What's known as the genome-wide polygenic score, or GPS, combines information from many thousands of genetic markers, each with only a minimal effect, to produce an overall assessment of disease risk based on an individual's entire genetic background. While a recent publication claimed that the GPS could be used by doctors to identify patients at high risk of conditions such as heart disease, cancer, and diabetes, a new Annals of Human Genetics study casts doubt on these claims.
One example is a GPS for heart disease that appeared to have an accuracy of more than 80 percent in the earlier publication. After further investigation and taking patients' age and sex into consideration, it had a much lower value, however. For other conditions, the GPS overlapped considerably in patients with the disease compared with controls.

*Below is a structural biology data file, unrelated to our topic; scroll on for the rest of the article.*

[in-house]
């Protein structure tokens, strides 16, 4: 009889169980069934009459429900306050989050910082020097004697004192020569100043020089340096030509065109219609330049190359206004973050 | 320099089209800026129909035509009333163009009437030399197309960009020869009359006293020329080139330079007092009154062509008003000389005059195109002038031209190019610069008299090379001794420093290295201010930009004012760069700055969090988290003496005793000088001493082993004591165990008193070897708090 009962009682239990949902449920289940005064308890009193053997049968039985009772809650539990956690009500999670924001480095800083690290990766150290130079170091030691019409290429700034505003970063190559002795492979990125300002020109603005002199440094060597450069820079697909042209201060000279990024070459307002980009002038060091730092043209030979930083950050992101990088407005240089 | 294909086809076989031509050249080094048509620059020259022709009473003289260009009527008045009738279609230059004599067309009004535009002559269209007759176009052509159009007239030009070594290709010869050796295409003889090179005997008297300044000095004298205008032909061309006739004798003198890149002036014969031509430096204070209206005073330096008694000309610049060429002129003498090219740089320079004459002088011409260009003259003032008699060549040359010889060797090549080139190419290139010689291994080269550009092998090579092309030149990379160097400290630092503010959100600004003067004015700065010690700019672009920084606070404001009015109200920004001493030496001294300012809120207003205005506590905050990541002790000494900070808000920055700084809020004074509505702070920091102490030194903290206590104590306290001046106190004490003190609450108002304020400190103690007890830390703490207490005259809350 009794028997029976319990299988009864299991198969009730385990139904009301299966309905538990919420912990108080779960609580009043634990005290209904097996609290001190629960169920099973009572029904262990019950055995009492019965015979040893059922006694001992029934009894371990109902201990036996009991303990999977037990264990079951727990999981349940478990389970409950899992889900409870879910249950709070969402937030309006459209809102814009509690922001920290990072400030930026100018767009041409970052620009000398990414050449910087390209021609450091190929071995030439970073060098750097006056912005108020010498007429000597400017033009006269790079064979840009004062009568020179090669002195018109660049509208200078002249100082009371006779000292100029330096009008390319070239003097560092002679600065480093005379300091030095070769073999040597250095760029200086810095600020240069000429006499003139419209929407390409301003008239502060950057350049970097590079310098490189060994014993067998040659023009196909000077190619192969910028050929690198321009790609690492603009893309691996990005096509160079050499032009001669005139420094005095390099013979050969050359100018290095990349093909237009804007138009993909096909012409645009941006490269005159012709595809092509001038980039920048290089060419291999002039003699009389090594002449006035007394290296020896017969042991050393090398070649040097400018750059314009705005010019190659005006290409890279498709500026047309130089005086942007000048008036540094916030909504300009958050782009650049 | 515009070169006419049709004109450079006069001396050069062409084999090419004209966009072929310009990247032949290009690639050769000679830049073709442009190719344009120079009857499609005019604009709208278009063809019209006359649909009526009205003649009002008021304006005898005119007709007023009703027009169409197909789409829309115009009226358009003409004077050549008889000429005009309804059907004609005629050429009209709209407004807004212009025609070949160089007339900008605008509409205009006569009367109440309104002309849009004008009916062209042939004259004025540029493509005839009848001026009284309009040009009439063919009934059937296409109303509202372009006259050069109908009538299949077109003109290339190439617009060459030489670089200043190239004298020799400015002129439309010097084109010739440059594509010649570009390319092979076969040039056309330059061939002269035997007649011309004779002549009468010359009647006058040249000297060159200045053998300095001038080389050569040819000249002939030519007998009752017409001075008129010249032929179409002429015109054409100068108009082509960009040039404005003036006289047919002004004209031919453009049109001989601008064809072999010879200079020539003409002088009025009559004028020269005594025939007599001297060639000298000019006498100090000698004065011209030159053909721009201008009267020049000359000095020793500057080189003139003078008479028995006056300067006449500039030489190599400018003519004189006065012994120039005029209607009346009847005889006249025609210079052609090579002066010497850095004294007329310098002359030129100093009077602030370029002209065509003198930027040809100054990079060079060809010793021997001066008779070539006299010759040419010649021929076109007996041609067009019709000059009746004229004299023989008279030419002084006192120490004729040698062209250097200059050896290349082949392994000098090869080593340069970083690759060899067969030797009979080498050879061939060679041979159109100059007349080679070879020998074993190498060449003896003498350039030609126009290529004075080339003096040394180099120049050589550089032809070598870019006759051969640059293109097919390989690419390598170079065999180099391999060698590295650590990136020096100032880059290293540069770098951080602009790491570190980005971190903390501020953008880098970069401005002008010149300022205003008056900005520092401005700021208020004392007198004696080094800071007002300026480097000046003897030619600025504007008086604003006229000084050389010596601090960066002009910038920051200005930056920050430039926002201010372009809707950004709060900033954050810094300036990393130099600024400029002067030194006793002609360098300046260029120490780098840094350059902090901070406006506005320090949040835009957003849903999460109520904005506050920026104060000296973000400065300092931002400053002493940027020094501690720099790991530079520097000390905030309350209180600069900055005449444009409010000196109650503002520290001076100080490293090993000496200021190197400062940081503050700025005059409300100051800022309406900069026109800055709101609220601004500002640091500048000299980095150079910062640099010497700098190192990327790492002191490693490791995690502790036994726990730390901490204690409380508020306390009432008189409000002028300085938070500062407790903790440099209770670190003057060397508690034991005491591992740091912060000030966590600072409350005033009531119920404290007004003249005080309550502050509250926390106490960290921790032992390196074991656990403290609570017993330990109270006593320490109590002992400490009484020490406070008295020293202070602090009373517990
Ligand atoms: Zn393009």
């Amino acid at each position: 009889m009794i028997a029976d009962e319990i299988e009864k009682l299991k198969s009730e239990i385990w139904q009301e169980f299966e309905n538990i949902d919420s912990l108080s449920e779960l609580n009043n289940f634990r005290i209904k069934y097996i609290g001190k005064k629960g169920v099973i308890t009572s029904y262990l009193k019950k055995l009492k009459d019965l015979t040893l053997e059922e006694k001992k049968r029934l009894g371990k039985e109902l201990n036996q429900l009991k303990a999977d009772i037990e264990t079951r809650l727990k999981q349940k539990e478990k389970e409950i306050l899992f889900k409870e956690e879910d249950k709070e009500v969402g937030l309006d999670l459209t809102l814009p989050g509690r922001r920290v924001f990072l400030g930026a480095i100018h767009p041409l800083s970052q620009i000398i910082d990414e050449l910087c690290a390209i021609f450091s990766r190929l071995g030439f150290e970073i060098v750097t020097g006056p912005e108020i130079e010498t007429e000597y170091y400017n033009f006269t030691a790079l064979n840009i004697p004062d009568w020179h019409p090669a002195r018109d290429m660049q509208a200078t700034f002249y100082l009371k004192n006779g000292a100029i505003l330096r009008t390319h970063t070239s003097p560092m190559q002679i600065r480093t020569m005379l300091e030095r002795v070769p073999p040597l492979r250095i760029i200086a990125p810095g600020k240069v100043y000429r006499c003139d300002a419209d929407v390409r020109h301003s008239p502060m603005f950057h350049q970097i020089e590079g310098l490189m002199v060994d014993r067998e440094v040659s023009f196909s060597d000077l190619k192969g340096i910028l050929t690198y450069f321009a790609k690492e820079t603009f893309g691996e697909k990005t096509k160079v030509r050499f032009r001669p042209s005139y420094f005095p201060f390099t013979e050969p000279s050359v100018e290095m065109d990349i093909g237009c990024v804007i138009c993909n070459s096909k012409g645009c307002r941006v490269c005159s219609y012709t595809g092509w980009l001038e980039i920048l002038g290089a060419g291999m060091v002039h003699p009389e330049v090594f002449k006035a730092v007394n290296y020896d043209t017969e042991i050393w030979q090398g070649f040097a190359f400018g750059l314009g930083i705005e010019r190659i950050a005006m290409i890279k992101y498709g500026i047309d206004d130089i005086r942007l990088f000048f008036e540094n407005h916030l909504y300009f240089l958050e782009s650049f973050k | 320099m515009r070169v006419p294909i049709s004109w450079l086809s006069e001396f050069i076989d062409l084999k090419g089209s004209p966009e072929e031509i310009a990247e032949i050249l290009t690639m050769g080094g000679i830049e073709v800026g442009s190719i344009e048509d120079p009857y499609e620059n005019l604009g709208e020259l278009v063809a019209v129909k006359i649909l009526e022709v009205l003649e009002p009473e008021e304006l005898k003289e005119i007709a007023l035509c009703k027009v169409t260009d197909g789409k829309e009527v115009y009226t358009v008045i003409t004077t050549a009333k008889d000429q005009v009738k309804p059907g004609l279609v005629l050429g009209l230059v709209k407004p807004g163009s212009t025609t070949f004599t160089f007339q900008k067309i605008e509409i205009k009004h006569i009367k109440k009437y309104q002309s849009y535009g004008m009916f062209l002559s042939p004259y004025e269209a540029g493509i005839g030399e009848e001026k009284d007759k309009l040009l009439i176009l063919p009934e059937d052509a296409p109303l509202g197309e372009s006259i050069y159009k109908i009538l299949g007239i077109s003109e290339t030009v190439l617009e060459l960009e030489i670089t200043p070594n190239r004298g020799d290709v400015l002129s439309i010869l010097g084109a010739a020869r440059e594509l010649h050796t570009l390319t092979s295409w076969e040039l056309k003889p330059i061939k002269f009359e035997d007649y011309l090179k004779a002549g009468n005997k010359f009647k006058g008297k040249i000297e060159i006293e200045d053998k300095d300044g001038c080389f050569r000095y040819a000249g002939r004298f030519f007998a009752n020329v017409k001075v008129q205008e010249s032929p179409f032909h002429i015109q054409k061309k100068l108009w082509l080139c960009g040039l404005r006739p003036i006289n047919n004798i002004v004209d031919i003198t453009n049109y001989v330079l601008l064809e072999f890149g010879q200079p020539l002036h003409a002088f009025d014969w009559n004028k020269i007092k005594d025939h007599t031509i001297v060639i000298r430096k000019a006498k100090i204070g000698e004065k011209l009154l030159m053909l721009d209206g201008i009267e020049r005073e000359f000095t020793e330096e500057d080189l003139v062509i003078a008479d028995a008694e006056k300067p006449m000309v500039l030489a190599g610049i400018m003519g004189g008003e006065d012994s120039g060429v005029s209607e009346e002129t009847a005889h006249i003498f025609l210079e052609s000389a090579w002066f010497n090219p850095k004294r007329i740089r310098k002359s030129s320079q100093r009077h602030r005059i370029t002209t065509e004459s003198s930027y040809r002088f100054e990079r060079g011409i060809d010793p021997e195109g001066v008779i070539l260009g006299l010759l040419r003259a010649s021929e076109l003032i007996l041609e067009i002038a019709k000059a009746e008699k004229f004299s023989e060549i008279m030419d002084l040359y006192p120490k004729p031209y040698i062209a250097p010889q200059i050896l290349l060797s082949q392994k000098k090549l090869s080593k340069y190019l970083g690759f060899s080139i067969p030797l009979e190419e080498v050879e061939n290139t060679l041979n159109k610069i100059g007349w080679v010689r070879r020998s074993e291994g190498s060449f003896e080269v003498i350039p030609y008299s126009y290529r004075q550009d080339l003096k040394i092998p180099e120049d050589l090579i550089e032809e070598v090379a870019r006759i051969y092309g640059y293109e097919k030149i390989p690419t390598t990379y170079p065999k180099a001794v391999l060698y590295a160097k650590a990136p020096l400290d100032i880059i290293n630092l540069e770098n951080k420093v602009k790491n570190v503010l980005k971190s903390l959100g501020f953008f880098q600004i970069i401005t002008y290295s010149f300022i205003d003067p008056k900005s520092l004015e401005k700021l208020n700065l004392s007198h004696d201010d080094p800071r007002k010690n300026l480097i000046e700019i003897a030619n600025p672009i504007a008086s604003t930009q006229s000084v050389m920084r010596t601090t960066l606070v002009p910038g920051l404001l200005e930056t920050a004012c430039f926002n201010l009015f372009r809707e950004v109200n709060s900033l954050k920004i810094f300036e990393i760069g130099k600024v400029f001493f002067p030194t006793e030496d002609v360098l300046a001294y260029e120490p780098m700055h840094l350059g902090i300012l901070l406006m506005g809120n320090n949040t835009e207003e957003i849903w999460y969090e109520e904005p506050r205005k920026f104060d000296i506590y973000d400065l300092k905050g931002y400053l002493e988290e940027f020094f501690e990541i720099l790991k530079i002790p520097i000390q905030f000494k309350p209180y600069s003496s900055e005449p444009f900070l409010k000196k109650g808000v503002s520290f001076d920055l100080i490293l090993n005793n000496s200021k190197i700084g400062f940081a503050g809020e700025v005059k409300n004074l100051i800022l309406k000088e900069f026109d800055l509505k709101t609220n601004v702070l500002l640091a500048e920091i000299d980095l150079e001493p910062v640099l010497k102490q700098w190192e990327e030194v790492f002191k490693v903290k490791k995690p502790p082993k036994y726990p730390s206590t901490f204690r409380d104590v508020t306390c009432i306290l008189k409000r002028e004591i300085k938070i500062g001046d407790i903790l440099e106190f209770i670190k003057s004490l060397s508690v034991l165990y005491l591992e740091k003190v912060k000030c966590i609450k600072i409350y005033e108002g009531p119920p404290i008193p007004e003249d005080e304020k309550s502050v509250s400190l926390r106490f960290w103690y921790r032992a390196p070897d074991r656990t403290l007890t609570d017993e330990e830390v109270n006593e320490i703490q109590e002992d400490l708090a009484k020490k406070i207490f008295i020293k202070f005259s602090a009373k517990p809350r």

"I think it's a real problem that these tests are being promoted so enthusiastically, sometimes based on claims which simply don't stand up under examination," said study author Prof. David Curtis, of the UCL Genetics Institute in London. "I don't see that they're ready for clinical use yet and frankly I doubt that they ever will be."